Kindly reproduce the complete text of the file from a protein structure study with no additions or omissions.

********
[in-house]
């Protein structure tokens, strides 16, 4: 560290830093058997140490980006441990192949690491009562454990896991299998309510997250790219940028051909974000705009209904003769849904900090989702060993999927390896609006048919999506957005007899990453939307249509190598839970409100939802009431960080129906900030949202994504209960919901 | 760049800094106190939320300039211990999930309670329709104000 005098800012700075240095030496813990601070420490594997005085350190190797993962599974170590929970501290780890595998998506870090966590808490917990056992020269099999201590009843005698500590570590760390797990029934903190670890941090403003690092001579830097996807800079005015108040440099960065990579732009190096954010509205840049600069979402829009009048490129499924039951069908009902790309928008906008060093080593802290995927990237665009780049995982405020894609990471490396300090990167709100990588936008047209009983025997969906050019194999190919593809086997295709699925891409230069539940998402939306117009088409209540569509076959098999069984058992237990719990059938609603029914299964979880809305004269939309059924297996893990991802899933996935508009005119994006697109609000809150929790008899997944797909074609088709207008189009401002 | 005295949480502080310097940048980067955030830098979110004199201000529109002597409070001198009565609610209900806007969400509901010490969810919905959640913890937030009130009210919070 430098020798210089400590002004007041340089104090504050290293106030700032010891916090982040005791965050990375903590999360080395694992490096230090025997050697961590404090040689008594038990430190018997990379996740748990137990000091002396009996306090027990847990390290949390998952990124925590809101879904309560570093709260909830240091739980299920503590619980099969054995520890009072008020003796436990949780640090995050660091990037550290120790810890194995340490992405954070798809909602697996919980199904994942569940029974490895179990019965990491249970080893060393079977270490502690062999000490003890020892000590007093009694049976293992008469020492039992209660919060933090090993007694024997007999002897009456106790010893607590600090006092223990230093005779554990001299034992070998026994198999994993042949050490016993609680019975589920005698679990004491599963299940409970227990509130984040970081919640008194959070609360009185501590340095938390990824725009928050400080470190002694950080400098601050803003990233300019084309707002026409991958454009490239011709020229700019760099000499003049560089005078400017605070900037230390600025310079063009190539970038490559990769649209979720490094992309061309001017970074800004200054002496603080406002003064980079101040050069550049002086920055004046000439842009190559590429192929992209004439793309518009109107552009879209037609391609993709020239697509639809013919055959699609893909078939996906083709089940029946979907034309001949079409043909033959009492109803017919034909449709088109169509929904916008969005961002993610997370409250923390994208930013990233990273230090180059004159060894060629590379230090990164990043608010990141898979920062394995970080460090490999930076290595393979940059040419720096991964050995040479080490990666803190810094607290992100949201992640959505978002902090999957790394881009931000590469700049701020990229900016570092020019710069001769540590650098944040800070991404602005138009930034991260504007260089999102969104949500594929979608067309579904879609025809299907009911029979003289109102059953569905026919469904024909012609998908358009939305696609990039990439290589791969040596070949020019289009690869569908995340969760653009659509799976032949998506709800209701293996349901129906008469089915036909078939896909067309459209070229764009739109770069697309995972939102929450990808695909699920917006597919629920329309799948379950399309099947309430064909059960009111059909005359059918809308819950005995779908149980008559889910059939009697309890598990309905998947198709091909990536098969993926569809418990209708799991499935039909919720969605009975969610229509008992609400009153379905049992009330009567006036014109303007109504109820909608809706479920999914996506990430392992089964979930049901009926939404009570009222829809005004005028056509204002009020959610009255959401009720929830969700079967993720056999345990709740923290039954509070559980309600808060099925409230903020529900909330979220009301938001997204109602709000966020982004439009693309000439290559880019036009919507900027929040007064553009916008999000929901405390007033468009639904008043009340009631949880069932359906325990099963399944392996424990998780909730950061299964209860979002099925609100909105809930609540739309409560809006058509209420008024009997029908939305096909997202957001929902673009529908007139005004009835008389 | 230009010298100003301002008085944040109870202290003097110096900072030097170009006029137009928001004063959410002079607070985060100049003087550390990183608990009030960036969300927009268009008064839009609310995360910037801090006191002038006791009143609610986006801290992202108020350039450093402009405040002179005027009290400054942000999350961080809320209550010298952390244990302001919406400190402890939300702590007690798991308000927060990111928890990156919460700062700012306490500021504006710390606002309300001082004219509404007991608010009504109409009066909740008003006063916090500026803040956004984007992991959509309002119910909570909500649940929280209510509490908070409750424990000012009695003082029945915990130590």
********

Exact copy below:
[in-house]
């Protein structure tokens, strides 16, 4: 560290830093058997140490980006441990192949690491009562454990896991299998309510997250790219940028051909974000705009209904003769849904900090989702060993999927390896609006048919999506957005007899990453939307249509190598839970409100939802009431960080129906900030949202994504209960919901 | 760049800094106190939320300039211990999930309670329709104000 005098800012700075240095030496813990601070420490594997005085350190190797993962599974170590929970501290780890595998998506870090966590808490917990056992020269099999201590009843005698500590570590760390797990029934903190670890941090403003690092001579830097996807800079005015108040440099960065990579732009190096954010509205840049600069979402829009009048490129499924039951069908009902790309928008906008060093080593802290995927990237665009780049995982405020894609990471490396300090990167709100990588936008047209009983025997969906050019194999190919593809086997295709699925891409230069539940998402939306117009088409209540569509076959098999069984058992237990719990059938609603029914299964979880809305004269939309059924297996893990991802899933996935508009005119994006697109609000809150929790008899997944797909074609088709207008189009401002 | 005295949480502080310097940048980067955030830098979110004199201000529109002597409070001198009565609610209900806007969400509901010490969810919905959640913890937030009130009210919070 430098020798210089400590002004007041340089104090504050290293106030700032010891916090982040005791965050990375903590999360080395694992490096230090025997050697961590404090040689008594038990430190018997990379996740748990137990000091002396009996306090027990847990390290949390998952990124925590809101879904309560570093709260909830240091739980299920503590619980099969054995520890009072008020003796436990949780640090995050660091990037550290120790810890194995340490992405954070798809909602697996919980199904994942569940029974490895179990019965990491249970080893060393079977270490502690062999000490003890020892000590007093009694049976293992008469020492039992209660919060933090090993007694024997007999002897009456106790010893607590600090006092223990230093005779554990001299034992070998026994198999994993042949050490016993609680019975589920005698679990004491599963299940409970227990509130984040970081919640008194959070609360009185501590340095938390990824725009928050400080470190002694950080400098601050803003990233300019084309707002026409991958454009490239011709020229700019760099000499003049560089005078400017605070900037230390600025310079063009190539970038490559990769649209979720490094992309061309001017970074800004200054002496603080406002003064980079101040050069550049002086920055004046000439842009190559590429192929992209004439793309518009109107552009879209037609391609993709020239697509639809013919055959699609893909078939996906083709089940029946979907034309001949079409043909033959009492109803017919034909449709088109169509929904916008969005961002993610997370409250923390994208930013990233990273230090180059004159060894060629590379230090990164990043608010990141898979920062394995970080460090490999930076290595393979940059040419720096991964050995040479080490990666803190810094607290992100949201992640959505978002902090999957790394881009931000590469700049701020990229900016570092020019710069001769540590650098944040800070991404602005138009930034991260504007260089999102969104949500594929979608067309579904879609025809299907009911029979003289109102059953569905026919469904024909012609998908358009939305696609990039990439290589791969040596070949020019289009690869569908995340969760653009659509799976032949998506709800209701293996349901129906008469089915036909078939896909067309459209070229764009739109770069697309995972939102929450990808695909699920917006597919629920329309799948379950399309099947309430064909059960009111059909005359059918809308819950005995779908149980008559889910059939009697309890598990309905998947198709091909990536098969993926569809418990209708799991499935039909919720969605009975969610229509008992609400009153379905049992009330009567006036014109303007109504109820909608809706479920999914996506990430392992089964979930049901009926939404009570009222829809005004005028056509204002009020959610009255959401009720929830969700079967993720056999345990709740923290039954509070559980309600808060099925409230903020529900909330979220009301938001997204109602709000966020982004439009693309000439290559880019036009919507900027929040007064553009916008999000929901405390007033468009639904008043009340009631949880069932359906325990099963399944392996424990998780909730950061299964209860979002099925609100909105809930609540739309409560809006058509209420008024009997029908939305096909997202957001929902673009529908007139005004009835008389 | 230009010298100003301002008085944040109870202290003097110096900072030097170009006029137009928001004063959410002079607070985060100049003087550390990183608990009030960036969300927009268009008064839009609310995360910037801090006191002038006791009143609610986006801290992202108020350039450093402009405040002179005027009290400054942000999350961080809320209550010298952390244990302001919406400190402890939300702590007690798991308000927060990111928890990156919460700062700012306490500021504006710390606002309300001082004219509404007991608010009504109409009066909740008003006063916090500026803040956004984007992991959509309002119910909570909500649940929280209510509490908070409750424990000012009695003082029945915990130590």